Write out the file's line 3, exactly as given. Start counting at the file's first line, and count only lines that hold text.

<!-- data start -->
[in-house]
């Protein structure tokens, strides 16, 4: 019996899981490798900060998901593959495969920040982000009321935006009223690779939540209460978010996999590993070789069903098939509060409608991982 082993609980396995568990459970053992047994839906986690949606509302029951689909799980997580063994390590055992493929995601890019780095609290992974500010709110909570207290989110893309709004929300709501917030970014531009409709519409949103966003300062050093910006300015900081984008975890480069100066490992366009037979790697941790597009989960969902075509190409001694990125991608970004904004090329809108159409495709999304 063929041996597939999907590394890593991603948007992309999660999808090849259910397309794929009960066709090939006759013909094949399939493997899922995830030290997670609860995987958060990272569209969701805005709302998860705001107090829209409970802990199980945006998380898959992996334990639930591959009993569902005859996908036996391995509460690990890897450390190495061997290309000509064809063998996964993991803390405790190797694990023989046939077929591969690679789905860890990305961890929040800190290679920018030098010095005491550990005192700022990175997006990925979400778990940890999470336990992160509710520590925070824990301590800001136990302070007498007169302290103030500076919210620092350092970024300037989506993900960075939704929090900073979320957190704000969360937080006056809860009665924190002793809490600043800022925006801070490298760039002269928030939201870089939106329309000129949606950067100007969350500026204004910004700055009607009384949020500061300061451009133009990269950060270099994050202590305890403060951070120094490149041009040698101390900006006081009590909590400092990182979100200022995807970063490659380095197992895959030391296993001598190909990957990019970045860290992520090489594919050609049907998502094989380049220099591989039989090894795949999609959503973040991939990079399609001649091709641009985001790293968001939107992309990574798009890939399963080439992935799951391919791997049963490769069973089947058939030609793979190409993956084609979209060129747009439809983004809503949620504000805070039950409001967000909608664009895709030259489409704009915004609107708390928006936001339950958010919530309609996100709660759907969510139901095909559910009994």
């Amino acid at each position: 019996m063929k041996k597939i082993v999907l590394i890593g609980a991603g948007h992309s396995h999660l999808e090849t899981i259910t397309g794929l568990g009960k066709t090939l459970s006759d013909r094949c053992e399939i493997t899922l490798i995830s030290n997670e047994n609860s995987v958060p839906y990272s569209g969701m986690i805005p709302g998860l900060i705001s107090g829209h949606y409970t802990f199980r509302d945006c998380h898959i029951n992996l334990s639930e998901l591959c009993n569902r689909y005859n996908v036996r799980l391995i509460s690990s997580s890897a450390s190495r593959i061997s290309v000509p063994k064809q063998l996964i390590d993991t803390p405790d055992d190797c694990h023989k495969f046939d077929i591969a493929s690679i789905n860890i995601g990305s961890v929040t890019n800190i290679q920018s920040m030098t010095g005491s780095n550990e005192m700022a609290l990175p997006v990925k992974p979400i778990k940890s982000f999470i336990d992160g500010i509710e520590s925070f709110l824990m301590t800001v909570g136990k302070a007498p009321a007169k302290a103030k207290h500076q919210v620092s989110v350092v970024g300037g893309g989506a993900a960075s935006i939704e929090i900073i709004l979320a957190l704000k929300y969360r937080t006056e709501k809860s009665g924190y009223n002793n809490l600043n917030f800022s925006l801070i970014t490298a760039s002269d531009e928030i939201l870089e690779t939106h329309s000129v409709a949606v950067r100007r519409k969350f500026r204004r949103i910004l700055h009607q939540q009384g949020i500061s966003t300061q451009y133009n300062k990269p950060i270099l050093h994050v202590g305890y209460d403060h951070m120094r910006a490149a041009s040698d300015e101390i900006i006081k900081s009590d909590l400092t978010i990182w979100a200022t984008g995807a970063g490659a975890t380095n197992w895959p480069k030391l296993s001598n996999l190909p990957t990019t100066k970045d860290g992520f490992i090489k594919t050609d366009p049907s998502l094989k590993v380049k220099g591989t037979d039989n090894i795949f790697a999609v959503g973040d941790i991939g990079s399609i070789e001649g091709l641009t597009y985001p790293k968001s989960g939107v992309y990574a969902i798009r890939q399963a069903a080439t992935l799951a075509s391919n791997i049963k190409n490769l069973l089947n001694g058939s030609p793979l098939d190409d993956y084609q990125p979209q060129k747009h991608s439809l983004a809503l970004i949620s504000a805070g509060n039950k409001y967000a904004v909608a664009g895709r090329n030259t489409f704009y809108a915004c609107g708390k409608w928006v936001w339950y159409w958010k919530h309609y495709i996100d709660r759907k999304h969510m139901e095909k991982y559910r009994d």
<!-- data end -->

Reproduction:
């Amino acid at each position: 019996m063929k041996k597939i082993v999907l590394i890593g609980a991603g948007h992309s396995h999660l999808e090849t899981i259910t397309g794929l568990g009960k066709t090939l459970s006759d013909r094949c053992e399939i493997t899922l490798i995830s030290n997670e047994n609860s995987v958060p839906y990272s569209g969701m986690i805005p709302g998860l900060i705001s107090g829209h949606y409970t802990f199980r509302d945006c998380h898959i029951n992996l334990s639930e998901l591959c009993n569902r689909y005859n996908v036996r799980l391995i509460s690990s997580s890897a450390s190495r593959i061997s290309v000509p063994k064809q063998l996964i390590d993991t803390p405790d055992d190797c694990h023989k495969f046939d077929i591969a493929s690679i789905n860890i995601g990305s961890v929040t890019n800190i290679q920018s920040m030098t010095g005491s780095n550990e005192m700022a609290l990175p997006v990925k992974p979400i778990k940890s982000f999470i336990d992160g500010i509710e520590s925070f709110l824990m301590t800001v909570g136990k302070a007498p009321a007169k302290a103030k207290h500076q919210v620092s989110v350092v970024g300037g893309g989506a993900a960075s935006i939704e929090i900073i709004l979320a957190l704000k929300y969360r937080t006056e709501k809860s009665g924190y009223n002793n809490l600043n917030f800022s925006l801070i970014t490298a760039s002269d531009e928030i939201l870089e690779t939106h329309s000129v409709a949606v950067r100007r519409k969350f500026r204004r949103i910004l700055h009607q939540q009384g949020i500061s966003t300061q451009y133009n300062k990269p950060i270099l050093h994050v202590g305890y209460d403060h951070m120094r910006a490149a041009s040698d300015e101390i900006i006081k900081s009590d909590l400092t978010i990182w979100a200022t984008g995807a970063g490659a975890t380095n197992w895959p480069k030391l296993s001598n996999l190909p990957t990019t100066k970045d860290g992520f490992i090489k594919t050609d366009p049907s998502l094989k590993v380049k220099g591989t037979d039989n090894i795949f790697a999609v959503g973040d941790i991939g990079s399609i070789e001649g091709l641009t597009y985001p790293k968001s989960g939107v992309y990574a969902i798009r890939q399963a069903a080439t992935l799951a075509s391919n791997i049963k190409n490769l069973l089947n001694g058939s030609p793979l098939d190409d993956y084609q990125p979209q060129k747009h991608s439809l983004a809503l970004i949620s504000a805070g509060n039950k409001y967000a904004v909608a664009g895709r090329n030259t489409f704009y809108a915004c609107g708390k409608w928006v936001w339950y159409w958010k919530h309609y495709i996100d709660r759907k999304h969510m139901e095909k991982y559910r009994d």